Flint is shown as the leader of the Joes by leading the charge with a hearty “Yo Joe!” (OK, technically it’s Duke’s voice and Duke’s command, but you wouldn’t know that if these credits are your introduction to the show). His active participation in the battle is to interrupt Cobra Commander’s long-range shot by throwing him through a window, shattering his globe to figuratively shatter Cobra’s dreams of world-domination.

Leadership is best done at the front. Flint knows this. Cobra Commander doesn’t. One of them gets thrown through a window as a result.

– Cynicism Doesn’t Get You Anywhere

Starting with the opening brass blare and going all the way to its rousing finish, the theme song is pure, jingoistic, flag-waving hokum, but that’s also exactly why it works. The sentiments are unvarnished and genuine, delivered without a hint of irony or cynicism, and that’s the only way that they can get away with singing about “a Real American Hero” who “fights for freedom, wherever there’s trouble” and who “never gives up” and “stays ’till the fight’s won.” It’s the same trick that Christopher Reeve pulled off in the first Superman movie, when he declared in-character, “I’m here to fight for Truth, Justice, and the American Way,” and his success at making us believe it was one of the reasons why his career never achieved escape velocity from the character.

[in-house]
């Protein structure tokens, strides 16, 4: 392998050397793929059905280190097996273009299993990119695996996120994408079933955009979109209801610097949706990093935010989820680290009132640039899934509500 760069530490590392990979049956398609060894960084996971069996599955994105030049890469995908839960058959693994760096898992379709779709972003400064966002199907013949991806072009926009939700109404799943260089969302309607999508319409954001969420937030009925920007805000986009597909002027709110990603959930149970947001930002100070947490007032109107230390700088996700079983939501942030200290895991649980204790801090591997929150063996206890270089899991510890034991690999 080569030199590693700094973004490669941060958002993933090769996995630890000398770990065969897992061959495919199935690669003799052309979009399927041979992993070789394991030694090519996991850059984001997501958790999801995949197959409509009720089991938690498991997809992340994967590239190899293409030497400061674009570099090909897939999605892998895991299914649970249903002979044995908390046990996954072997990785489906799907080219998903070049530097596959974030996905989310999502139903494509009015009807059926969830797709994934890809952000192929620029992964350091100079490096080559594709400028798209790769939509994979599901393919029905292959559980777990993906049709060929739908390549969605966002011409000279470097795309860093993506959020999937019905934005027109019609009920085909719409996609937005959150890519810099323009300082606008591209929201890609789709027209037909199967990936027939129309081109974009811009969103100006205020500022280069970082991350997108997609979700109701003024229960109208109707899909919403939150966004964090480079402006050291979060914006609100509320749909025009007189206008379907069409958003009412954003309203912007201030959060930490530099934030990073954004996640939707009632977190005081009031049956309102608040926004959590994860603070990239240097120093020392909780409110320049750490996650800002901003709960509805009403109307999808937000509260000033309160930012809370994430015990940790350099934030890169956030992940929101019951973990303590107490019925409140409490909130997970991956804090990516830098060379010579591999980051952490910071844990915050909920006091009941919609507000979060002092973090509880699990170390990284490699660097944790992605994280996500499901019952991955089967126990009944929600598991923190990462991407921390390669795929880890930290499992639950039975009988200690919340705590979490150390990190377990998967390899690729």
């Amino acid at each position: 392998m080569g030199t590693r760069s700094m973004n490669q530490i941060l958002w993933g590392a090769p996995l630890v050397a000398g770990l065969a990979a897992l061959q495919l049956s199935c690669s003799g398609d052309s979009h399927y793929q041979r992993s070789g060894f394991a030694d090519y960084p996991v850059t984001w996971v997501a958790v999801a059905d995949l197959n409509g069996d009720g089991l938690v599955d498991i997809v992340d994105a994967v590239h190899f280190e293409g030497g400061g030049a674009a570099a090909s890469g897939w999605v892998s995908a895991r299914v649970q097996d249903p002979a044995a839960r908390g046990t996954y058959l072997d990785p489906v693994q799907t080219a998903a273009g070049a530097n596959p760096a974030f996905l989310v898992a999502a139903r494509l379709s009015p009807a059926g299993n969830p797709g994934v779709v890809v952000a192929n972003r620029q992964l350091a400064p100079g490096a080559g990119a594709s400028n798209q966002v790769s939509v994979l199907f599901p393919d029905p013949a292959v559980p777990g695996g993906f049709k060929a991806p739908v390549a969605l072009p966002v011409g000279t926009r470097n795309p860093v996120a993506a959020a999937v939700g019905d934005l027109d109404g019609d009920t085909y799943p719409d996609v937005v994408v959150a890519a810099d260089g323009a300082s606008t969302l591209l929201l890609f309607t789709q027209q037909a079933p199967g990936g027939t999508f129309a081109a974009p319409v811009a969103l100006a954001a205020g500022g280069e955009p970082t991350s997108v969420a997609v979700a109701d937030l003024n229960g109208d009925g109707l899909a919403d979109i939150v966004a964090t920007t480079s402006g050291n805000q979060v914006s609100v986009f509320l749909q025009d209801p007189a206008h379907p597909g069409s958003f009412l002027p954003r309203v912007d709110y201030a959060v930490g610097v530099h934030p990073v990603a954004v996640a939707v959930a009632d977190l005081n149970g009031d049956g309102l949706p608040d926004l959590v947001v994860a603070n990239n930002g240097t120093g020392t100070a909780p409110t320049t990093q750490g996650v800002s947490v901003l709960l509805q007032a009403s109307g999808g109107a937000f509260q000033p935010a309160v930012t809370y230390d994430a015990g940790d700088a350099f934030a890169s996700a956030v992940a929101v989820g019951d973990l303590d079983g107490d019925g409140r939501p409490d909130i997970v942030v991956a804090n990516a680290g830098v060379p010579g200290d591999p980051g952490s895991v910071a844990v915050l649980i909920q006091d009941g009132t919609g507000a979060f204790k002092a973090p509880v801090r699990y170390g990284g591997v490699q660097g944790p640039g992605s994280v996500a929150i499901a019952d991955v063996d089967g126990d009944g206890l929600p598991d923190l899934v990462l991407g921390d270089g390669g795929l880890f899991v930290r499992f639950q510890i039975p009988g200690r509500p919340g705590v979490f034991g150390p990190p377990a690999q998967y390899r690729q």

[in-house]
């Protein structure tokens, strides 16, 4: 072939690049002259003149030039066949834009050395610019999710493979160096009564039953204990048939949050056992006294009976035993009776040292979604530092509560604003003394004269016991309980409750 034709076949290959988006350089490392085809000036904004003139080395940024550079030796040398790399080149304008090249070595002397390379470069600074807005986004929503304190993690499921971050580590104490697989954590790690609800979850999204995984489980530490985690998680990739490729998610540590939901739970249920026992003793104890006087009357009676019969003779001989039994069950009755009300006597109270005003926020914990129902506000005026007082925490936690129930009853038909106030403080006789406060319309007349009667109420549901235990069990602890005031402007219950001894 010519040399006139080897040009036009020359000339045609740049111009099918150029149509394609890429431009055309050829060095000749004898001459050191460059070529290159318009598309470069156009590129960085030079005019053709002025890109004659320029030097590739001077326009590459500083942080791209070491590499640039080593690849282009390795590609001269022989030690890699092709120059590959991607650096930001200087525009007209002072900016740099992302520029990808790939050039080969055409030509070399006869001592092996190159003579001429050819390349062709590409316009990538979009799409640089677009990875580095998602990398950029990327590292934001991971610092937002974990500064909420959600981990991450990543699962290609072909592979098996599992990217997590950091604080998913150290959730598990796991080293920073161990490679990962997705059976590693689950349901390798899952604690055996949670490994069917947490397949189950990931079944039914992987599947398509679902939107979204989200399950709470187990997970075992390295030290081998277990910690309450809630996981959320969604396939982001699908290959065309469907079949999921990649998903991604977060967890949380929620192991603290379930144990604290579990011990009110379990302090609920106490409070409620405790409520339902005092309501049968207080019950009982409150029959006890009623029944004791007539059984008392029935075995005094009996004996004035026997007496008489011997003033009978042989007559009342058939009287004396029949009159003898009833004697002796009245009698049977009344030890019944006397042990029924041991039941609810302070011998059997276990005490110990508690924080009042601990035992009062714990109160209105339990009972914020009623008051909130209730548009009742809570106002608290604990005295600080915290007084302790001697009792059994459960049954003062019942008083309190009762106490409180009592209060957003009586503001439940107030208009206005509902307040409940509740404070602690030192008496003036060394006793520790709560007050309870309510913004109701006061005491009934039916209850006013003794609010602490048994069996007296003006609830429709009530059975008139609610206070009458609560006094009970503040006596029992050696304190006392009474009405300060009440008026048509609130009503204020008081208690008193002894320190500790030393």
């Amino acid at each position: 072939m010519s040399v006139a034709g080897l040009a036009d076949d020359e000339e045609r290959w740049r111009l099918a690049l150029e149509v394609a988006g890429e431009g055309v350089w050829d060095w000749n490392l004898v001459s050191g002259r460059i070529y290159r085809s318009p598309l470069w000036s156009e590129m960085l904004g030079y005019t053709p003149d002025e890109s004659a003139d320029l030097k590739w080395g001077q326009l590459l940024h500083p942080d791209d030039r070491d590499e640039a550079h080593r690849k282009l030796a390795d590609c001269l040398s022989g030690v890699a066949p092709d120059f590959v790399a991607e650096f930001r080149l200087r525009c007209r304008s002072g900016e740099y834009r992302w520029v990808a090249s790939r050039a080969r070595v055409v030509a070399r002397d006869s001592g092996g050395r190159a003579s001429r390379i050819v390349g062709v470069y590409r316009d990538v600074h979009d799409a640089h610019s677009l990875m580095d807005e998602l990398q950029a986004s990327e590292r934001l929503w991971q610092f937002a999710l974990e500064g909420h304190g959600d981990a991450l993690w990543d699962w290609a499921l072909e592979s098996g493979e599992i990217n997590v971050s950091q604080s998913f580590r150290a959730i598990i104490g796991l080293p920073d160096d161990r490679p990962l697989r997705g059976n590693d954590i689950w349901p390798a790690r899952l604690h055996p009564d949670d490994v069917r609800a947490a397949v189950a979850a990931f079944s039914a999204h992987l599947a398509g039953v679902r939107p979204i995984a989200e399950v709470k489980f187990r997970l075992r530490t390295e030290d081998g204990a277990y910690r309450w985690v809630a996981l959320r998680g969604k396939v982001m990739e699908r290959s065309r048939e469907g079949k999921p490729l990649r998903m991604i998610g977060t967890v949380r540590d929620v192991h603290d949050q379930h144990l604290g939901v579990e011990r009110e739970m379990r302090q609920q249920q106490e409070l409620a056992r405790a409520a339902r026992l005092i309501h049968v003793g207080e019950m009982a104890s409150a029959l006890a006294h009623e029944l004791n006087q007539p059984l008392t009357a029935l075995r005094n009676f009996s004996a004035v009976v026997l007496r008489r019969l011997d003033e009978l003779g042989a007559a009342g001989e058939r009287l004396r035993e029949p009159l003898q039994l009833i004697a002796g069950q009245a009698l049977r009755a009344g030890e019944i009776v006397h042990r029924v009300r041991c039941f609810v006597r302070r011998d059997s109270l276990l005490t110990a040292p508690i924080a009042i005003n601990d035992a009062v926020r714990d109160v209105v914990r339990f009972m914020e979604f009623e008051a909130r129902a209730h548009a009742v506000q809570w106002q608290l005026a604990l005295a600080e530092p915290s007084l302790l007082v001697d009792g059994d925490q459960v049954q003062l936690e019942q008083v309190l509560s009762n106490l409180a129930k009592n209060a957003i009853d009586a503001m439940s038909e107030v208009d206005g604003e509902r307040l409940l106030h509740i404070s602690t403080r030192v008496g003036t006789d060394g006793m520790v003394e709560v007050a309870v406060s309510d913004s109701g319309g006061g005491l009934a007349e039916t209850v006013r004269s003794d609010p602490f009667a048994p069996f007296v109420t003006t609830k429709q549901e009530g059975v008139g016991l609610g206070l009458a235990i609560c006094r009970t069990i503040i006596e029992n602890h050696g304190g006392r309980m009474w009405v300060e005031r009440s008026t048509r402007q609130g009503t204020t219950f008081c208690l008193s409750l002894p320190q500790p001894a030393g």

Critics might scoff and claim that the song (and the show) is foolishly unrealistic. They’re probably right, but the proper response would seem to be to bring reality more in line with our ideals rather than to denigrate the ideals. The G.I. Joe theme song gives voice to an idealized view of the military, and if the reality doesn’t live up to that idealized view, the right question to ask is, “Why not?” It should.

– Anyone Can Be a Real American Hero

Even the opening credits take the time to show that the G.I. Joe team is a broad cross-section of America: black, white, Asian, Native American, male and female. Each and every one of them can lay equal claim to being a Real American Hero. This has always been one of the most powerfully appealing aspects of the property to me, and I think it’s one reason why the property has endured as long as it has.

And all that in under a minute. Is it any wonder that I love these opening credits?